Learn More
Herpes simplex virus (HSV) is known to establish latency in human trigeminal ganglia. It has been speculated that the virus might also be present in latent fashion in normal human brain, where it might be responsible for conditions such as herpes simplex encephalitis, and less plausibly as a cause for multiple sclerosis or Alzheimer's disease. To test the(More)
Twenty-three strains of herpes simplex virus type 1 were compared for their pathogenicity in 4-week-old BALB/c mice after peripheral (footpad) or intracerebral inoculation. Among those strains examined were (i) six clinical isolates of brain or cerebrospinal fluid origin, (ii) seven clinical isolates of oral or genital origin, (iii) five prototype(More)
Scrapie is considered a prototype of the spongiform encephalopathies. This group of diseases is characterized by a prolonged incubation period, without symptoms, followed by an insidious onset of clinical disease leading to death. Attention has mainly been focused on central nervous system pathology, and reports of pathology in the retina have been limited.(More)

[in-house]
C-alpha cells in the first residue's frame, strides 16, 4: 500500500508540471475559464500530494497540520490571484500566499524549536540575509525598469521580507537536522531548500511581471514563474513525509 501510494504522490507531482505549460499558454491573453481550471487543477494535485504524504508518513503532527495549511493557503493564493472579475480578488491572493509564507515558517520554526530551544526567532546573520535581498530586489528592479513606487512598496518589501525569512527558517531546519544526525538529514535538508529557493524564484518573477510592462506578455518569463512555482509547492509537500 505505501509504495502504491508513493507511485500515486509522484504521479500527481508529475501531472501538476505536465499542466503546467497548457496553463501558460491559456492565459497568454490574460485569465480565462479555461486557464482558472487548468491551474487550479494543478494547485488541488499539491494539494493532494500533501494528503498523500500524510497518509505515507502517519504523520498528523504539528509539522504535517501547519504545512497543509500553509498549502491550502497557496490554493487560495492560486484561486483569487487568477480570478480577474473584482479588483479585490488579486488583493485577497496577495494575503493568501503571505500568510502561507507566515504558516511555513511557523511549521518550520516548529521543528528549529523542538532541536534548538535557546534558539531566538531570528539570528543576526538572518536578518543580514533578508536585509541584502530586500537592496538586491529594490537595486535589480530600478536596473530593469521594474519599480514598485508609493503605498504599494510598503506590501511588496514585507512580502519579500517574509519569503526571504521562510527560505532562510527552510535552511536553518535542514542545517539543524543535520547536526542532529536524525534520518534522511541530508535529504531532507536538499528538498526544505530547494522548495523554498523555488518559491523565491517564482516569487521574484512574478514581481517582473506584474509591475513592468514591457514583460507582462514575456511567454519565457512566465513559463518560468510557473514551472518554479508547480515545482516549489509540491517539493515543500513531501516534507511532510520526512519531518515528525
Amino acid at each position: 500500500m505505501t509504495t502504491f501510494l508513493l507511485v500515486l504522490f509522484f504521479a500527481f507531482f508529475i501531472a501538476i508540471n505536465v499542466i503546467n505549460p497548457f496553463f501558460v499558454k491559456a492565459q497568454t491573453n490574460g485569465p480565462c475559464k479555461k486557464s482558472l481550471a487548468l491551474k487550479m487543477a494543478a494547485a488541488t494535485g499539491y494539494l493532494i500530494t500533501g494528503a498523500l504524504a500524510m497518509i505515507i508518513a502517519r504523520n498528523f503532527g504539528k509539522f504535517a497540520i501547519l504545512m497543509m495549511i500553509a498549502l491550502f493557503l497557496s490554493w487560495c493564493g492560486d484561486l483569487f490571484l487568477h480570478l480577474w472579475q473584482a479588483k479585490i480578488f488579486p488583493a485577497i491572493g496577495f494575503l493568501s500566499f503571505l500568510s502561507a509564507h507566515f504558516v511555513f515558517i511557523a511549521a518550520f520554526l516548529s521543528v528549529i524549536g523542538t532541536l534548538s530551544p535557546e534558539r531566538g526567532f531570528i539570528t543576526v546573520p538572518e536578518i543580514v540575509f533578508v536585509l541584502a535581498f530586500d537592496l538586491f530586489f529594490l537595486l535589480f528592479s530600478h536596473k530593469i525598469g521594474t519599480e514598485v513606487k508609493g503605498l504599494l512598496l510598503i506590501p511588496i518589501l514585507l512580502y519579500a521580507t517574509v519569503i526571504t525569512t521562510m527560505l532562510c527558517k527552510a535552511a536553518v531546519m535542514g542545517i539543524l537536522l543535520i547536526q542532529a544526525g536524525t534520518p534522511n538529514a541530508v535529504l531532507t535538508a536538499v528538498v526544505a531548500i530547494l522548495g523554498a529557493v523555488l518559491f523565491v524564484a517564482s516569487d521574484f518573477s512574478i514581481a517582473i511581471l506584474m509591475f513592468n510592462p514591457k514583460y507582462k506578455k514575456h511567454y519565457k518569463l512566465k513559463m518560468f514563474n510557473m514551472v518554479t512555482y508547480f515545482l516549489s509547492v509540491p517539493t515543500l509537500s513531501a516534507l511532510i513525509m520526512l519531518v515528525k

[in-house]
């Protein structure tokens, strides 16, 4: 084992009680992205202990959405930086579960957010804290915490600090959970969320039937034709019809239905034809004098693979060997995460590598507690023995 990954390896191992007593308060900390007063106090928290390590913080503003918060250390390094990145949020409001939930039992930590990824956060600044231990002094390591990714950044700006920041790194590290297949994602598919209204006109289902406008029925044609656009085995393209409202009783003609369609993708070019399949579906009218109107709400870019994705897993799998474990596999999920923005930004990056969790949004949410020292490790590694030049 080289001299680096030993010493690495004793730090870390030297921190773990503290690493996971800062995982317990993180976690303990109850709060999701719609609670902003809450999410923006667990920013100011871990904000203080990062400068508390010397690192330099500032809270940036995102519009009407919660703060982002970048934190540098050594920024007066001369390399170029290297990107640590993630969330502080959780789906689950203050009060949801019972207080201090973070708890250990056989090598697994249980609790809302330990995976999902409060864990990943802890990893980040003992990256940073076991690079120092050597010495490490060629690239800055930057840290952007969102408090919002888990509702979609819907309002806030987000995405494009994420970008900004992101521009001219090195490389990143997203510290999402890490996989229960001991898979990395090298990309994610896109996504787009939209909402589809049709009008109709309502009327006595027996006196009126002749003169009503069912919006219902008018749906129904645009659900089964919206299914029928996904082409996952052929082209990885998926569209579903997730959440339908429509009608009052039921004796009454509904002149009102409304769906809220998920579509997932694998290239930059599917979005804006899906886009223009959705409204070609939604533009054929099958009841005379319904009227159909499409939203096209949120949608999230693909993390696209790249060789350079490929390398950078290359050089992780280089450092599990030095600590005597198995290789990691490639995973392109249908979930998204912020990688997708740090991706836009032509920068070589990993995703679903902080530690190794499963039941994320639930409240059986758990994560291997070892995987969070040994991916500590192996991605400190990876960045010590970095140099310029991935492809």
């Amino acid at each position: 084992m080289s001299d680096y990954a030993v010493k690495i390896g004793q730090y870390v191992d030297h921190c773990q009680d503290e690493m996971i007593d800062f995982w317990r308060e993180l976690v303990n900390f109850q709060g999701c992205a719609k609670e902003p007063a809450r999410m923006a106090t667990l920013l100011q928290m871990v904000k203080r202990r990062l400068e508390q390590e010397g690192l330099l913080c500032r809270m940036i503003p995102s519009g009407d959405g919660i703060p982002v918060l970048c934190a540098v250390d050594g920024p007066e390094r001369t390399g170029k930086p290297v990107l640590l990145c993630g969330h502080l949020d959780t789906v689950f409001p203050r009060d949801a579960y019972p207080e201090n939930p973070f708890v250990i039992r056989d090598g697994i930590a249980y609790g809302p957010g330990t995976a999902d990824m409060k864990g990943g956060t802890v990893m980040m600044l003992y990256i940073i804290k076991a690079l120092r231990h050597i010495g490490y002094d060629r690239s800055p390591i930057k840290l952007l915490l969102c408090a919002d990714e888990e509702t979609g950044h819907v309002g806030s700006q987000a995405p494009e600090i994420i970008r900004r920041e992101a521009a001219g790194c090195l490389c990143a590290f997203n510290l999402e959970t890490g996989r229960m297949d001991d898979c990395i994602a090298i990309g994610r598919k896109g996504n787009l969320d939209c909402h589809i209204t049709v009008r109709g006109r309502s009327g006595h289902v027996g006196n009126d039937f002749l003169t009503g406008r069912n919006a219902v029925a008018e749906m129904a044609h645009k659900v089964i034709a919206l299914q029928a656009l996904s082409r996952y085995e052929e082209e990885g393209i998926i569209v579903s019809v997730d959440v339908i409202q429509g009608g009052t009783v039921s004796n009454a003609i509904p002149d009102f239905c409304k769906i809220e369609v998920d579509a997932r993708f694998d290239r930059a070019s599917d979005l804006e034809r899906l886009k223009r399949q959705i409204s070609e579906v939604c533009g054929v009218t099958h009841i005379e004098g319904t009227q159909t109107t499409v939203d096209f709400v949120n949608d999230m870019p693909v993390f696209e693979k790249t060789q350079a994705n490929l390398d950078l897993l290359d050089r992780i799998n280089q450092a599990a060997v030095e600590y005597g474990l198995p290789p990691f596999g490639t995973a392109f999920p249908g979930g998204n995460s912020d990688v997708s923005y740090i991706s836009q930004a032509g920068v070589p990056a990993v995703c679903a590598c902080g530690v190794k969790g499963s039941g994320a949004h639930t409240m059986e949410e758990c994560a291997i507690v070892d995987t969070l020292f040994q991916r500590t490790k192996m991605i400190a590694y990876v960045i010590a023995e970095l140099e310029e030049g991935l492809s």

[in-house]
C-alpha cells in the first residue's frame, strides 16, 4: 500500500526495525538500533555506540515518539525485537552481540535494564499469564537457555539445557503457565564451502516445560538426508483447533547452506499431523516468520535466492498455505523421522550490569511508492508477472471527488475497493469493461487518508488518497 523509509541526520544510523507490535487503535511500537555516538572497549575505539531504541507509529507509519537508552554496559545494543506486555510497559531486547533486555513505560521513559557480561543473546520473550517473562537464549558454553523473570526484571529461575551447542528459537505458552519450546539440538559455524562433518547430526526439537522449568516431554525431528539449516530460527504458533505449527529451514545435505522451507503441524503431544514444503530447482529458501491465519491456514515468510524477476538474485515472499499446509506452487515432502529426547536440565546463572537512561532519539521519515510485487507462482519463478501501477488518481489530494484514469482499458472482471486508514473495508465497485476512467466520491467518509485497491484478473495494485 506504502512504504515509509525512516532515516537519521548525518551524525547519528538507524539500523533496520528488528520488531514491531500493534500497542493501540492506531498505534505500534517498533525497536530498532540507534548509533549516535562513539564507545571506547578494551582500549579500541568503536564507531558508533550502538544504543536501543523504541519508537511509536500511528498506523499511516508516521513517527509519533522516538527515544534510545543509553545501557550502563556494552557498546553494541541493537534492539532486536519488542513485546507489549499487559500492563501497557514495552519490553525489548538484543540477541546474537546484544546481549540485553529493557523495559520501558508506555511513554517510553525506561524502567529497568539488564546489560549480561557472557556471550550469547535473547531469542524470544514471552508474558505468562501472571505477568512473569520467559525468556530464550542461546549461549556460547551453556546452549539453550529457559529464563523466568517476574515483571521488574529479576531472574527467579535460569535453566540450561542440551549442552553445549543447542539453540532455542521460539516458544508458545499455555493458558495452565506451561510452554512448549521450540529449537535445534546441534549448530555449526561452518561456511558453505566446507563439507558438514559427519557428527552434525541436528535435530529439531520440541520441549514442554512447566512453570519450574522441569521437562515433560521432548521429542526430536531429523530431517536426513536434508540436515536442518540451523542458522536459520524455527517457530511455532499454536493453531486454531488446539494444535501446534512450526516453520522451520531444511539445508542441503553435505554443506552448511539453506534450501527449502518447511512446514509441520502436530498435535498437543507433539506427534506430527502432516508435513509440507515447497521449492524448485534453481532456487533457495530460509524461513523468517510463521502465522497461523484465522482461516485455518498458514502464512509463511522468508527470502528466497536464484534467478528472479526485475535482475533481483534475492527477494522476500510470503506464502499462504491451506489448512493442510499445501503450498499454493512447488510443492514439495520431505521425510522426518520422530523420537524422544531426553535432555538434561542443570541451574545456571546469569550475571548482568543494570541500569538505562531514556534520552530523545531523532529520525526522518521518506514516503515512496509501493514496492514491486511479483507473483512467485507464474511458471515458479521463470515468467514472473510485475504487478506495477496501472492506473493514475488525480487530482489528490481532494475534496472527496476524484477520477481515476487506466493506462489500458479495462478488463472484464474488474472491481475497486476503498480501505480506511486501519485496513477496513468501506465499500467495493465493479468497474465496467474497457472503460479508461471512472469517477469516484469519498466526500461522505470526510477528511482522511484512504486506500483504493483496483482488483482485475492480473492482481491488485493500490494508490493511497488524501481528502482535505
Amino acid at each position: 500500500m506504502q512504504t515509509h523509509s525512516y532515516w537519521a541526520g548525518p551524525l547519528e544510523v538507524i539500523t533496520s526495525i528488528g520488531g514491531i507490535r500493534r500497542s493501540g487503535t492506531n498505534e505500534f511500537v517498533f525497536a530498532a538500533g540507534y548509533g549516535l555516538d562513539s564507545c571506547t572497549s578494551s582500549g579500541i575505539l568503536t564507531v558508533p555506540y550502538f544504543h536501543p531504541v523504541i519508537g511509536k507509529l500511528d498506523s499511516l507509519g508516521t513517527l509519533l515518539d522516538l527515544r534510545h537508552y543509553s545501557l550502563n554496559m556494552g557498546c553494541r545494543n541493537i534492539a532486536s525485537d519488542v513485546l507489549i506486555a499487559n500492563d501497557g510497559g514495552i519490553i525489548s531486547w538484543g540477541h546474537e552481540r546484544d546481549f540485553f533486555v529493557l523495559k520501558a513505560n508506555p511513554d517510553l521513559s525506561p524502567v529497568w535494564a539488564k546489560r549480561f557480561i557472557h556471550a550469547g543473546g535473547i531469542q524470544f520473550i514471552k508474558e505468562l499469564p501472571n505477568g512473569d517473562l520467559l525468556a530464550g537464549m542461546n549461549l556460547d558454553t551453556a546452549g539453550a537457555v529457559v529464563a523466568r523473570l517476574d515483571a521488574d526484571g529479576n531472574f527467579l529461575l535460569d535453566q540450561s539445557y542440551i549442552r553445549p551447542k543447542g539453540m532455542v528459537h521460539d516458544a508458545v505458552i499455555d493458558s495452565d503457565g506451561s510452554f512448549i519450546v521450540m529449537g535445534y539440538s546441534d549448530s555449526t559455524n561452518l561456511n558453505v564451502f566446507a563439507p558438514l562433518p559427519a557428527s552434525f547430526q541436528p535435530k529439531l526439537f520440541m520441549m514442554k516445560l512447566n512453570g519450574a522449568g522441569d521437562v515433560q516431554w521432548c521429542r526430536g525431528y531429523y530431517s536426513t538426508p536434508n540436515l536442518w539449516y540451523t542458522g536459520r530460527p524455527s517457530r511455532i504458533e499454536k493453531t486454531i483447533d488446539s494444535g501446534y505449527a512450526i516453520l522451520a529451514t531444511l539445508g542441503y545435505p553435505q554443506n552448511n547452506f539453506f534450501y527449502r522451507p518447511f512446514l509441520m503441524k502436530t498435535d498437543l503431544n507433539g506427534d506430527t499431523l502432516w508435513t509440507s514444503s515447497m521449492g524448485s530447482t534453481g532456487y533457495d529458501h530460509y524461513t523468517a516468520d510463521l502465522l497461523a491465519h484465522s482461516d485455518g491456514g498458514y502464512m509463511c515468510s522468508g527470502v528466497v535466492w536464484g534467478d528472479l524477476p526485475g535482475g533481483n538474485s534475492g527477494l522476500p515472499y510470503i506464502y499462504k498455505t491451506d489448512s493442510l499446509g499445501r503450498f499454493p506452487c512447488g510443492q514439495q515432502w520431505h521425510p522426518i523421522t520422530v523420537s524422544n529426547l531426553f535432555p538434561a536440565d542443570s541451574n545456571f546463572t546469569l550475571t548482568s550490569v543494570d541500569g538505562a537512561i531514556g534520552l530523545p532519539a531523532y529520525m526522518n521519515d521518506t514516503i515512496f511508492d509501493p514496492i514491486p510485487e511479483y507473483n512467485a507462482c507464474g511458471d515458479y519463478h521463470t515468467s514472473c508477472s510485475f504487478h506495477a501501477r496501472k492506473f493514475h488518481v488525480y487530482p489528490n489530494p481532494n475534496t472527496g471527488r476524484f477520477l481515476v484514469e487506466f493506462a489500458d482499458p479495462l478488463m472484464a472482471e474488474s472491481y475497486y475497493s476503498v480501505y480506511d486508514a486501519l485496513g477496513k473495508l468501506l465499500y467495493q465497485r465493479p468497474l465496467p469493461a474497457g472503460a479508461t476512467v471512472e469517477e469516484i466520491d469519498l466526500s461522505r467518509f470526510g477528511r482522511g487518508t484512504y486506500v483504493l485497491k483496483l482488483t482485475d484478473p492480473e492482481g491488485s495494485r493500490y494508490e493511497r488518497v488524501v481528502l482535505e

Mice with experimental Creutzfeldt-Jakob disease (CJD) develop a progressive retinal degeneration after a prolonged incubation period. Sections of the eyes stained with hematoxylin and eosin revealed pathologic changes in the optic nerve and a marked degeneration of photoreceptor cell inner and outer segment areas. Both peripheral and central retina,(More)
The effects of methylprednisolone sodium succinate and cytarabine have been examined in an experimental herpes simplex virus-induced encephalitis in rabbits. In this model herpes simplex virus (HSV) is normally cleared from the brains of untreated animals. Infected animals treated with large doses of methylprednisolone showed a slight delay in the rate of(More)
Four days after inoculation of herpes simplex virus (HSV) on the rabbit cornea, distinctive and reproducible lesions appear in the trigeminal root entry zone. These viral lesions, situated in the central nervous system (CNS) portion of the root, consist of severe myelin destruction accompanied by mononuclear cell infiltration and partial sparing of axons.(More)
Between 1985 and 1990, there were 275 orthotopic cardiac transplantations performed on 263 patients. To determine the frequency and define the clinical spectrum of cerebrovascular disease among these patients, we followed them over an average period of 18.5 months (range, 1 to 59 months). Cerebrovascular disorders developed in 24 of 263 patients. We(More)